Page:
What priorities have you set for enhancing Temple’s research strengths?

Where we have emerging programs, we want to be able to make internal investments to help them become one of the top programs in the country over the next five years. So it really is about finding that niche area where we can make an important impact on the field of study.

What are the advantages of bringing together researchers from different disciplines to work on projects?

We are entering a phase in this country where universities need to be more involved in solving important societal issues. When you develop a solution to a problem, you want to be sure that it can be implemented successfully. Getting diverse viewpoints around the table to determine whether a solution is practical, or how it can be made practical, becomes very important. You really have to get a multi-disciplinary view in order to be able to develop and implement a practical solution.

How can the university attract more support from industry and the business community?

With a better understanding of our specific capabilities, industry partners will be able to say, ‘We need that capability and we are interested in working with you on developing it.’

I want this university to be the place where industry thinks, ‘Let’s go to Temple.’ Where government agencies say, ‘Temple is the place; we have to look there first.’

Are these partnerships also where commercialization or technology transfer become an important part of the research equation?

Yes. The aim of commercialization is to be able to partner with industry to better align investments at early stages of innovation so that technologies and discoveries can be used for the benefit of the public.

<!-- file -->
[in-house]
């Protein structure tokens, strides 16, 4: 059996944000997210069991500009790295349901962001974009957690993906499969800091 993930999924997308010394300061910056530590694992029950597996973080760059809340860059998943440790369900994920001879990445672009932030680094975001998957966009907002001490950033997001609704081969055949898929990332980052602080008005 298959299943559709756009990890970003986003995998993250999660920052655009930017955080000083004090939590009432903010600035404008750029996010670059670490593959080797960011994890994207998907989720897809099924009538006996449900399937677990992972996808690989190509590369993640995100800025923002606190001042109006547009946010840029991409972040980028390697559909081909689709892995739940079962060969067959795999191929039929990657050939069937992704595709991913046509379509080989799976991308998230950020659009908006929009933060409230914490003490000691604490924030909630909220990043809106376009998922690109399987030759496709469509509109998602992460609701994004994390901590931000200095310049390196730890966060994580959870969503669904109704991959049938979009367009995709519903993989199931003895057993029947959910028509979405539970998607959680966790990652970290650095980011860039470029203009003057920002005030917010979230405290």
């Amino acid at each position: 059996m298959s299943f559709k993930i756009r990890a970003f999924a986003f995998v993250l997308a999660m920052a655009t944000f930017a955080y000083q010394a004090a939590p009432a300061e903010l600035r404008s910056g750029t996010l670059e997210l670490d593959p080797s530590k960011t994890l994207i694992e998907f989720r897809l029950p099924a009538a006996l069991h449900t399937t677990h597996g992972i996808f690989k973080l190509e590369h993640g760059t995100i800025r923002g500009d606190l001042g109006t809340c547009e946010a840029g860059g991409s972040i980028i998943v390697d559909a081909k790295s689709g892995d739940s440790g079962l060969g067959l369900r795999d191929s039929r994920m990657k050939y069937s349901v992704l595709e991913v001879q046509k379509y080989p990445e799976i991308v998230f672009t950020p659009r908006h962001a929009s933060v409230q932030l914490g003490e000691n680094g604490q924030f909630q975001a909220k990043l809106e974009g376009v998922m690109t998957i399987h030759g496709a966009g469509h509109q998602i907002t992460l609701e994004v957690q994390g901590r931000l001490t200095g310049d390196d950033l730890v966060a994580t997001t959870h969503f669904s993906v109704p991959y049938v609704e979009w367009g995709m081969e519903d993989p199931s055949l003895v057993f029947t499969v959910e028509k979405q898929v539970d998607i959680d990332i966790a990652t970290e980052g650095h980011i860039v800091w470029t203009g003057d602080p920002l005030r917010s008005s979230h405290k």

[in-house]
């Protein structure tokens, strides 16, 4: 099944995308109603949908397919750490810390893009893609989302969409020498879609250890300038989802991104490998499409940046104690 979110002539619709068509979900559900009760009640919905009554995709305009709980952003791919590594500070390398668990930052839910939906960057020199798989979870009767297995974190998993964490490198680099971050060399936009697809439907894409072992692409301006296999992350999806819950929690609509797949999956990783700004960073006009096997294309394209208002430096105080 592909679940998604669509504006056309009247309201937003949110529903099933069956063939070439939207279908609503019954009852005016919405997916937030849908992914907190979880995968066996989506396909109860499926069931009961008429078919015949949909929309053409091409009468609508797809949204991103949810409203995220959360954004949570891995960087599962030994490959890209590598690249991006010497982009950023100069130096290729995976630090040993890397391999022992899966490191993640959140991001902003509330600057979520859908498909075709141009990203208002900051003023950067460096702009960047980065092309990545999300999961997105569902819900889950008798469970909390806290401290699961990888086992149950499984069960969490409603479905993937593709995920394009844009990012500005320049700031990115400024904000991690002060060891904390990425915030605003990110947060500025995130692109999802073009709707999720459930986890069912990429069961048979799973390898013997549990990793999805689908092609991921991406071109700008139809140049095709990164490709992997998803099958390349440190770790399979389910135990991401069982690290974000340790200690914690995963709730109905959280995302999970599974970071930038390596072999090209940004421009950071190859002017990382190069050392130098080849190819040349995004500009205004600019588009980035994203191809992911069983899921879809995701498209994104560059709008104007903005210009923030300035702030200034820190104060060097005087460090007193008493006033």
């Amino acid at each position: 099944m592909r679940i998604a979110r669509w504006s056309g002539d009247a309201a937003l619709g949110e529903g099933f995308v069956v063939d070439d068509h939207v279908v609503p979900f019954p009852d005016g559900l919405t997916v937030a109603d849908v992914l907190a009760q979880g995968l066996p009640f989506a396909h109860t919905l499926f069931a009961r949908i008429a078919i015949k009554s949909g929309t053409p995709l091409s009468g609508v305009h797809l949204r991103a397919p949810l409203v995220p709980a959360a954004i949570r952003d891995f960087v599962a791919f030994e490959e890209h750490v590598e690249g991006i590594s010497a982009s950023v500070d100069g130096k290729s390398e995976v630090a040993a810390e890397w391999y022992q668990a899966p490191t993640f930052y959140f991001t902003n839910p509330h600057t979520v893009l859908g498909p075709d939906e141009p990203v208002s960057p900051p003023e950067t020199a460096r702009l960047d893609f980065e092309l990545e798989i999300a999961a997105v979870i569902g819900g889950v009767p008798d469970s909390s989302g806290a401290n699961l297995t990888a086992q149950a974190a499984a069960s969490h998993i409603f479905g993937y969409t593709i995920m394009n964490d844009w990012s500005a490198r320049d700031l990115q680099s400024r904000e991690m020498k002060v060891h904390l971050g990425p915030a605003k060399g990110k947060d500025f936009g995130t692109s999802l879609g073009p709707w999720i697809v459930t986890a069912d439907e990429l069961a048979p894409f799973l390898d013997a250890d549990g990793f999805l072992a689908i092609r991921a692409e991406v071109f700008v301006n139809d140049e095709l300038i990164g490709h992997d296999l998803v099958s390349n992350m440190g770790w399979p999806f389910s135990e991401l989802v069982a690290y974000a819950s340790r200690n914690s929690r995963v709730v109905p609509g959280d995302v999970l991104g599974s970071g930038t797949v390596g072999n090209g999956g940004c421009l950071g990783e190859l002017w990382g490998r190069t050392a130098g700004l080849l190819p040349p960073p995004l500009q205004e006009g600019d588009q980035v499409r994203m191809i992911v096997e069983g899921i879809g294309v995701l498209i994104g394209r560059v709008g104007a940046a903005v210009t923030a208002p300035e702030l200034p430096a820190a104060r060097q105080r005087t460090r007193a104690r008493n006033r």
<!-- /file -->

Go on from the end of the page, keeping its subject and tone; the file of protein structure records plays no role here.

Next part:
We want to be able to say to our potential industry partners that are interested in licensing our technology, ‘These are our technologies and we will work with you to move the research and development in the direction that best defines a marketable product or service.’ We want to make sure that when we produce a technology, like a biomedical device, that it can perform an essential task. If a device is a great machine, but it doesn’t fit in the body, it may not do any good. The end users, such as industry and practitioners who will use the technology, have the expertise to guide us in these areas.

You are also responsible for graduate education. Could you explain its role in the research enterprise?

The philosophy that I have always espoused is that graduate education and research are intimately intertwined. Great graduate programs require outstanding research programs. We need to be looking at all aspects of the research enterprise, and that includes graduate education and assessing how we can continually improve the quality of our already outstanding graduate programs to attract the top students. A major area of development is to create interdisciplinary graduate programs that will be linked to our interdisciplinary research.

Where would you like to see Temple’s research enterprise a year from now, five years from now, and even 10 years from now?

A year from now I hope that we have fostered an environment in which multi-disciplinary collaboration on research thrives. We will start the process of developing these emerging programs by providing resources to enable them to become large programs that will be distinguished as one of the top in the country.

Five years from now we expect that these programs will be self-sustainable.

Beyond that time framework, we aim to have firmly established Temple as a national and global leader in research in these areas of excellence.